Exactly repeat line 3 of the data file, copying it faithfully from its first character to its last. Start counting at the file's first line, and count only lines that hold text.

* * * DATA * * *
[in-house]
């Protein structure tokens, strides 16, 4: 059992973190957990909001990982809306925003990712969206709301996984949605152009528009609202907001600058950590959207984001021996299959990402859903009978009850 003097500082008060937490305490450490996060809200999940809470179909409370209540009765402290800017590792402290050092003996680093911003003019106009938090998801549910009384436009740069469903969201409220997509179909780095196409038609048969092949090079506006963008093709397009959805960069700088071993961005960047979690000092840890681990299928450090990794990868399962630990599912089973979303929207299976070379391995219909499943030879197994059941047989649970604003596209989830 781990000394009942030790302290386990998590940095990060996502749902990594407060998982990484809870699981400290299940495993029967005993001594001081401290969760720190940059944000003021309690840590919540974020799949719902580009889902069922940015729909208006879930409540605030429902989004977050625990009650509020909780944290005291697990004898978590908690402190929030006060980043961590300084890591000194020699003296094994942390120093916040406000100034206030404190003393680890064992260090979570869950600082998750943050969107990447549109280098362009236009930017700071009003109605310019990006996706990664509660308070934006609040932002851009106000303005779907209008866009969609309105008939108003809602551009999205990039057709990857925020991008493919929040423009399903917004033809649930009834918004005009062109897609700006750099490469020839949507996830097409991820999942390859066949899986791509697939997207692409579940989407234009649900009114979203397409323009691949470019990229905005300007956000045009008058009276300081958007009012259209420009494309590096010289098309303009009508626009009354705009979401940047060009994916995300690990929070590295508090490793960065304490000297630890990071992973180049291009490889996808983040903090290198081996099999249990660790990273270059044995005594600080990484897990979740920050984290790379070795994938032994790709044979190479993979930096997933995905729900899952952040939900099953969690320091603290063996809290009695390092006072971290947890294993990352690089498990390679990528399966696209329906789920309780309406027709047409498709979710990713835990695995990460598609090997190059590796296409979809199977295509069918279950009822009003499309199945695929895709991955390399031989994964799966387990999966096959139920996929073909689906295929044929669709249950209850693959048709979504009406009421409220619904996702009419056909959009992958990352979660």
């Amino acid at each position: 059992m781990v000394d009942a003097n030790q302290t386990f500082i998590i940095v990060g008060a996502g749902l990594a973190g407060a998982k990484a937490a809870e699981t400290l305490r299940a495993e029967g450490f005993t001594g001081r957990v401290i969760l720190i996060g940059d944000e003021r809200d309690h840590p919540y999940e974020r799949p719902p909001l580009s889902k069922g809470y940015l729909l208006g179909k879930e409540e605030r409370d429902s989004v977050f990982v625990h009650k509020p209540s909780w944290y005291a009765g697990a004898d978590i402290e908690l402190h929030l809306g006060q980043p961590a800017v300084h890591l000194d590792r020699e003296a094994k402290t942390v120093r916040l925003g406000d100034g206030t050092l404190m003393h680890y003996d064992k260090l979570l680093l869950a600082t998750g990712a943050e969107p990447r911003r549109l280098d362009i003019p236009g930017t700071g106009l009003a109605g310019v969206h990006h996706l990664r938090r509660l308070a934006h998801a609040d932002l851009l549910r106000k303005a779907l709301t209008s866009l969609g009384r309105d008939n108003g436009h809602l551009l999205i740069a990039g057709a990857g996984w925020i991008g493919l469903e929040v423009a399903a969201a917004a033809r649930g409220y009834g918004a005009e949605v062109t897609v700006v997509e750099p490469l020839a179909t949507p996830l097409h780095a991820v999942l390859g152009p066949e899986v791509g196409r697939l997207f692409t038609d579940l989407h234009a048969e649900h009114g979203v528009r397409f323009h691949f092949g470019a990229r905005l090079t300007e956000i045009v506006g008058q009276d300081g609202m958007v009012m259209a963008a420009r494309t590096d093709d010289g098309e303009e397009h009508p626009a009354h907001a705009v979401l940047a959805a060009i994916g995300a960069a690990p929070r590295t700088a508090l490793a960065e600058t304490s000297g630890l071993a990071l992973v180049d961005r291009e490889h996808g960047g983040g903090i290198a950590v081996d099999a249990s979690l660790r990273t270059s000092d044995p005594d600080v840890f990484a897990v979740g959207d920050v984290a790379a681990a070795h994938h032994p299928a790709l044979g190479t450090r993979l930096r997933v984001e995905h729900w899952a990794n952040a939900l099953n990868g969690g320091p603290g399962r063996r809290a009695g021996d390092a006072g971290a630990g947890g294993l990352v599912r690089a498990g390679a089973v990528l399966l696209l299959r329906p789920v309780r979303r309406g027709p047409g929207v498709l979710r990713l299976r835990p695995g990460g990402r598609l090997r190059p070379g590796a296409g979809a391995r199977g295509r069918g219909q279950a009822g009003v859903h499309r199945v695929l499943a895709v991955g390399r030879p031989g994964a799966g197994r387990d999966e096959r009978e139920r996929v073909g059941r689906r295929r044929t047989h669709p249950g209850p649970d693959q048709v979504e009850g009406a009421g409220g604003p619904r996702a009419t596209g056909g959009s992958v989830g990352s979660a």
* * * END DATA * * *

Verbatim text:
């Amino acid at each position: 059992m781990v000394d009942a003097n030790q302290t386990f500082i998590i940095v990060g008060a996502g749902l990594a973190g407060a998982k990484a937490a809870e699981t400290l305490r299940a495993e029967g450490f005993t001594g001081r957990v401290i969760l720190i996060g940059d944000e003021r809200d309690h840590p919540y999940e974020r799949p719902p909001l580009s889902k069922g809470y940015l729909l208006g179909k879930e409540e605030r409370d429902s989004v977050f990982v625990h009650k509020p209540s909780w944290y005291a009765g697990a004898d978590i402290e908690l402190h929030l809306g006060q980043p961590a800017v300084h890591l000194d590792r020699e003296a094994k402290t942390v120093r916040l925003g406000d100034g206030t050092l404190m003393h680890y003996d064992k260090l979570l680093l869950a600082t998750g990712a943050e969107p990447r911003r549109l280098d362009i003019p236009g930017t700071g106009l009003a109605g310019v969206h990006h996706l990664r938090r509660l308070a934006h998801a609040d932002l851009l549910r106000k303005a779907l709301t209008s866009l969609g009384r309105d008939n108003g436009h809602l551009l999205i740069a990039g057709a990857g996984w925020i991008g493919l469903e929040v423009a399903a969201a917004a033809r649930g409220y009834g918004a005009e949605v062109t897609v700006v997509e750099p490469l020839a179909t949507p996830l097409h780095a991820v999942l390859g152009p066949e899986v791509g196409r697939l997207f692409t038609d579940l989407h234009a048969e649900h009114g979203v528009r397409f323009h691949f092949g470019a990229r905005l090079t300007e956000i045009v506006g008058q009276d300081g609202m958007v009012m259209a963008a420009r494309t590096d093709d010289g098309e303009e397009h009508p626009a009354h907001a705009v979401l940047a959805a060009i994916g995300a960069a690990p929070r590295t700088a508090l490793a960065e600058t304490s000297g630890l071993a990071l992973v180049d961005r291009e490889h996808g960047g983040g903090i290198a950590v081996d099999a249990s979690l660790r990273t270059s000092d044995p005594d600080v840890f990484a897990v979740g959207d920050v984290a790379a681990a070795h994938h032994p299928a790709l044979g190479t450090r993979l930096r997933v984001e995905h729900w899952a990794n952040a939900l099953n990868g969690g320091p603290g399962r063996r809290a009695g021996d390092a006072g971290a630990g947890g294993l990352v599912r690089a498990g390679a089973v990528l399966l696209l299959r329906p789920v309780r979303r309406g027709p047409g929207v498709l979710r990713l299976r835990p695995g990460g990402r598609l090997r190059p070379g590796a296409g979809a391995r199977g295509r069918g219909q279950a009822g009003v859903h499309r199945v695929l499943a895709v991955g390399r030879p031989g994964a799966g197994r387990d999966e096959r009978e139920r996929v073909g059941r689906r295929r044929t047989h669709p249950g209850p649970d693959q048709v979504e009850g009406a009421g409220g604003p619904r996702a009419t596209g056909g959009s992958v989830g990352s979660a």